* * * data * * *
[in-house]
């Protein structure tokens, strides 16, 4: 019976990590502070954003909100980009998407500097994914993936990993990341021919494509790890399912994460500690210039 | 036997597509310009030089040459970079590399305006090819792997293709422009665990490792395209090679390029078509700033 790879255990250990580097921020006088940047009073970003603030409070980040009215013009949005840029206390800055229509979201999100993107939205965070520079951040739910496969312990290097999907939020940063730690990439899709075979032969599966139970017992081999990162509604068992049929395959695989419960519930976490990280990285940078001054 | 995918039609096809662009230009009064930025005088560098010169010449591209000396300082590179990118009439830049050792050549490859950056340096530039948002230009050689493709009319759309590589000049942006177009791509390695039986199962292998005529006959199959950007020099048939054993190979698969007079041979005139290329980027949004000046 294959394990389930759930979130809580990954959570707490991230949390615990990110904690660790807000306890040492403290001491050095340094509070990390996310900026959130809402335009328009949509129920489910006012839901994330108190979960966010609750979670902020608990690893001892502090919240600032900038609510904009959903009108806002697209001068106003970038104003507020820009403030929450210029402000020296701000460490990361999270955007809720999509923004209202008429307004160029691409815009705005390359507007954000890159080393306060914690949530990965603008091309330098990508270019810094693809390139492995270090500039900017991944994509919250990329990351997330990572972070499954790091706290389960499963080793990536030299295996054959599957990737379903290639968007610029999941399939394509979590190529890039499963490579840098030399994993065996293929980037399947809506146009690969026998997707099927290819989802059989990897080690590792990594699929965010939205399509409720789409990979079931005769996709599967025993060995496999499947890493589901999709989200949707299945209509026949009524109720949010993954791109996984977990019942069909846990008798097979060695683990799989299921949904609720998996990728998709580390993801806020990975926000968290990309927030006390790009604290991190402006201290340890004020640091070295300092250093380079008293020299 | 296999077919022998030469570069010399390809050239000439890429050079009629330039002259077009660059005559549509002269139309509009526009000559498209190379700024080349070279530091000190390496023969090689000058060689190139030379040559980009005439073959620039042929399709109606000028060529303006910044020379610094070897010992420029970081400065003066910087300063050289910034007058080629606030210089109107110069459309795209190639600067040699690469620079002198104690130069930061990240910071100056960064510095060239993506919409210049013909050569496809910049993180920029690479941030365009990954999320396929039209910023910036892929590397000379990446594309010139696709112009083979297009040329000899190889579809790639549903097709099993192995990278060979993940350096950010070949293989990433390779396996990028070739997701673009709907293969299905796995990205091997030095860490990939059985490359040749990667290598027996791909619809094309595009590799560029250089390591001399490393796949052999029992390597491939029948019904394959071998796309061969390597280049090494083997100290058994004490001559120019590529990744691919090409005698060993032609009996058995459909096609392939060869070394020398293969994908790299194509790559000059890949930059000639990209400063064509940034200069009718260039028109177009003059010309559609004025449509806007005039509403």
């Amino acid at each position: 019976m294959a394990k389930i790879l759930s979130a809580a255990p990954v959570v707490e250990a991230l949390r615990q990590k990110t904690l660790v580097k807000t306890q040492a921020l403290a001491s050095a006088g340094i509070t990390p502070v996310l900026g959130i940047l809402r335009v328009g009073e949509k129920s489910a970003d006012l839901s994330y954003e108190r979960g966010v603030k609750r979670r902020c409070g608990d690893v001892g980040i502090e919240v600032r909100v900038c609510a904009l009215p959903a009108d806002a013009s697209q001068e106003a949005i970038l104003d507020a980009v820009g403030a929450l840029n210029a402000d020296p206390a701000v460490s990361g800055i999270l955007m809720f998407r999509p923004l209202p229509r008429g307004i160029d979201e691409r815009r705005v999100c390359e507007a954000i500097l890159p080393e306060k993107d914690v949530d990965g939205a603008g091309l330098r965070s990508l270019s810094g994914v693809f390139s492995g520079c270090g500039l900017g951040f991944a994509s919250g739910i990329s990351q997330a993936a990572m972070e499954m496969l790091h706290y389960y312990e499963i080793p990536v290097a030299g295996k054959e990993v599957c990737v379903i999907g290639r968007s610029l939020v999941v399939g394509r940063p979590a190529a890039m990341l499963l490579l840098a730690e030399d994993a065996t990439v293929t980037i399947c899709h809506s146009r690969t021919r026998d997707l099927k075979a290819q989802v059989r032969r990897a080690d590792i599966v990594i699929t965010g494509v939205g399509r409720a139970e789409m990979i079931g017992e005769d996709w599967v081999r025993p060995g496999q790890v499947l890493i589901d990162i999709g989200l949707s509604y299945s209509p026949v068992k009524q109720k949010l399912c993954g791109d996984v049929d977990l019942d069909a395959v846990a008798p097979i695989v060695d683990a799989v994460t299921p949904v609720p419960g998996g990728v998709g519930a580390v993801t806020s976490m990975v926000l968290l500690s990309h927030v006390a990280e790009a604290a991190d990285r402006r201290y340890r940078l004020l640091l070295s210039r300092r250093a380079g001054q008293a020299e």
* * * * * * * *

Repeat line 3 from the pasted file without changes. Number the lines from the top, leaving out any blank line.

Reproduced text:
């Amino acid at each position: 019976m294959a394990k389930i790879l759930s979130a809580a255990p990954v959570v707490e250990a991230l949390r615990q990590k990110t904690l660790v580097k807000t306890q040492a921020l403290a001491s050095a006088g340094i509070t990390p502070v996310l900026g959130i940047l809402r335009v328009g009073e949509k129920s489910a970003d006012l839901s994330y954003e108190r979960g966010v603030k609750r979670r902020c409070g608990d690893v001892g980040i502090e919240v600032r909100v900038c609510a904009l009215p959903a009108d806002a013009s697209q001068e106003a949005i970038l104003d507020a980009v820009g403030a929450l840029n210029a402000d020296p206390a701000v460490s990361g800055i999270l955007m809720f998407r999509p923004l209202p229509r008429g307004i160029d979201e691409r815009r705005v999100c390359e507007a954000i500097l890159p080393e306060k993107d914690v949530d990965g939205a603008g091309l330098r965070s990508l270019s810094g994914v693809f390139s492995g520079c270090g500039l900017g951040f991944a994509s919250g739910i990329s990351q997330a993936a990572m972070e499954m496969l790091h706290y389960y312990e499963i080793p990536v290097a030299g295996k054959e990993v599957c990737v379903i999907g290639r968007s610029l939020v999941v399939g394509r940063p979590a190529a890039m990341l499963l490579l840098a730690e030399d994993a065996t990439v293929t980037i399947c899709h809506s146009r690969t021919r026998d997707l099927k075979a290819q989802v059989r032969r990897a080690d590792i599966v990594i699929t965010g494509v939205g399509r409720a139970e789409m990979i079931g017992e005769d996709w599967v081999r025993p060995g496999q790890v499947l890493i589901d990162i999709g989200l949707s509604y299945s209509p026949v068992k009524q109720k949010l399912c993954g791109d996984v049929d977990l019942d069909a395959v846990a008798p097979i695989v060695d683990a799989v994460t299921p949904v609720p419960g998996g990728v998709g519930a580390v993801t806020s976490m990975v926000l968290l500690s990309h927030v006390a990280e790009a604290a991190d990285r402006r201290y340890r940078l004020l640091l070295s210039r300092r250093a380079g001054q008293a020299e």